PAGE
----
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Neuroscience Bulletin

, Volume 34, Issue 6, pp 972–980 | Cite as

Performance of the Autism Spectrum Rating Scale and Social Responsiveness Scale in Identifying Autism Spectrum Disorder Among Cases of Intellectual Disability

  • Chunpei Li
  • Hao Zhou
  • Tianqi Wang
  • Shasha Long
  • Xiaonan Du
  • Xiu Xu
  • Weili Yan
  • Yi WangEmail author
Original Article

Abstract

The Autism Spectrum Rating Scale (ASRS) and the Social Responsiveness Scale (SRS) have been widely used for screening autism spectrum disorder (ASD) in the general population during epidemiological studies, but studies of individuals with intellectual disability (ID) are quite limited. Therefore, we recruited the parents/caregivers of 204 ASD cases, 71 ID cases aged 6–18 years from special education schools, and 402 typically developing (TD) children in the same age span from a community-based population to complete the ASRS and SRS. The results showed that the ID group scored significantly lower on total and subscale scores than the ASD group on both scales (P < 0.05) but higher than TD children (P < 0.05). Receiver operating characteristic analyses demonstrated a similar fair performance in discriminating ASD from ID with the ASRS (area under the curve (AUC) = 0.709, sensitivity = 77.0%, specificity = 52.1%, positive predictive value (PPV) = 82.2%) and the SRS (AUC = 0.742, sensitivity = 59.8%, specificity = 77.5%, PPV = 88.4%). The results showed that individuals with ID had clear autistic traits and discriminating ASD from ID cases was quite challenging, while assessment tools such as ASRS and SRS, help to some degree.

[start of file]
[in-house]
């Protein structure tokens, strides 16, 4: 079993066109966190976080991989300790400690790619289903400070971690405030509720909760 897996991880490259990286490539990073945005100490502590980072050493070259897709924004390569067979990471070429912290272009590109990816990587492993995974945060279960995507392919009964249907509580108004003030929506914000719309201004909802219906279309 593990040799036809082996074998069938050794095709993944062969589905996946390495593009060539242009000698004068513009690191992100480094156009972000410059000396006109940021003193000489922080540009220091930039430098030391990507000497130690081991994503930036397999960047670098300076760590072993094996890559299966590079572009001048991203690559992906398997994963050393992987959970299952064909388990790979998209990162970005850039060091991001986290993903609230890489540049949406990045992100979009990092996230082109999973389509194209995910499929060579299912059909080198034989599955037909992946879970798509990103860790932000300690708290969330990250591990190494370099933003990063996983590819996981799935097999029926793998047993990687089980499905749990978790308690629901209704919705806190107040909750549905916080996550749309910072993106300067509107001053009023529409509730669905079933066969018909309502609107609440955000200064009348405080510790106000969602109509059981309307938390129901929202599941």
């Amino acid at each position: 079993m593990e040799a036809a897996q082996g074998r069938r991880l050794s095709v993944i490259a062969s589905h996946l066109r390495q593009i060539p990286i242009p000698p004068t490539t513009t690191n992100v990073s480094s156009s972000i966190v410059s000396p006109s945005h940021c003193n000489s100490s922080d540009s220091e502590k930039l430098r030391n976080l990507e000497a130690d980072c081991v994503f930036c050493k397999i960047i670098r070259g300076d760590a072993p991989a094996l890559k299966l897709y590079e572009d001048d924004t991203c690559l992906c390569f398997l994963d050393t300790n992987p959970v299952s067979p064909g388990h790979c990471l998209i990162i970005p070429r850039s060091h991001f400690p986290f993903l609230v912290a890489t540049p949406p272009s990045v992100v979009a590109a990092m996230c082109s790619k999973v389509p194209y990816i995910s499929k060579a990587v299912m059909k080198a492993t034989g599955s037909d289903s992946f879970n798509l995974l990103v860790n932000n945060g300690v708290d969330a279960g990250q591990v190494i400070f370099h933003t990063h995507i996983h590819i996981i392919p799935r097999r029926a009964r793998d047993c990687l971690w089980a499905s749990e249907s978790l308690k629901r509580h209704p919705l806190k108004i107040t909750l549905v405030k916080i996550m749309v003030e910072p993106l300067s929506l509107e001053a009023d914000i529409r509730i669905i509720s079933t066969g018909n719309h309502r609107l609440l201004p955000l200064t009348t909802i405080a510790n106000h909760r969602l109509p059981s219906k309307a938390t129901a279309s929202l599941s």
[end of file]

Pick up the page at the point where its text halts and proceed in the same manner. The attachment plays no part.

Keywords

Autism spectrum disorder Intellectual disability Screening accuracy Autism Spectrum Rating Scale Social Responsiveness Scale 

Notes

Acknowledgements

This study was supported by the National Health and Family Planning Commission of China (201302002; ClinicalTrials.gov Number NCT 02200679). We thank all participants and their parents, as well as teachers at the Dong Li Feng Mei Health School (Mr. Ning Rao) and Qi Zhi School (Miss Xiaoqing Zhu) of Shanghai, who helped us greatly. Moreover, we thank all the physicians who helped during the evaluations.

Compliance with Ethical Standards

Conflict of interest

All authors claim that there are no conflicts of interest.

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Copyright information

© Shanghai Institutes for Biological Sciences, CAS and Springer Nature Singapore Pte Ltd. 2018

Authors and Affiliations

  • Chunpei Li
    • 1
  • Hao Zhou
    • 1
    • 2
  • Tianqi Wang
    • 1
  • Shasha Long
    • 1
  • Xiaonan Du
    • 1
  • Xiu Xu
    • 3
  • Weili Yan
    • 4
  • Yi Wang
    • 1
    • 5
    Email author
  1. 1.Department of NeurologyChildren’s Hospital of Fudan UniversityShanghaiChina
  2. 2.Department of Pediatrics, Guizhou Provincial People’s HospitalMedical College of Guizhou UniversityGuiyangChina
  3. 3.Department of Child HealthChildren’s Hospital of Fudan UniversityShanghaiChina
  4. 4.Department of Clinical EpidemiologyChildren’s Hospital of Fudan UniversityShanghaiChina
  5. 5.State Key Laboratory of Medical NeurobiologyFudan UniversityShanghaiChina

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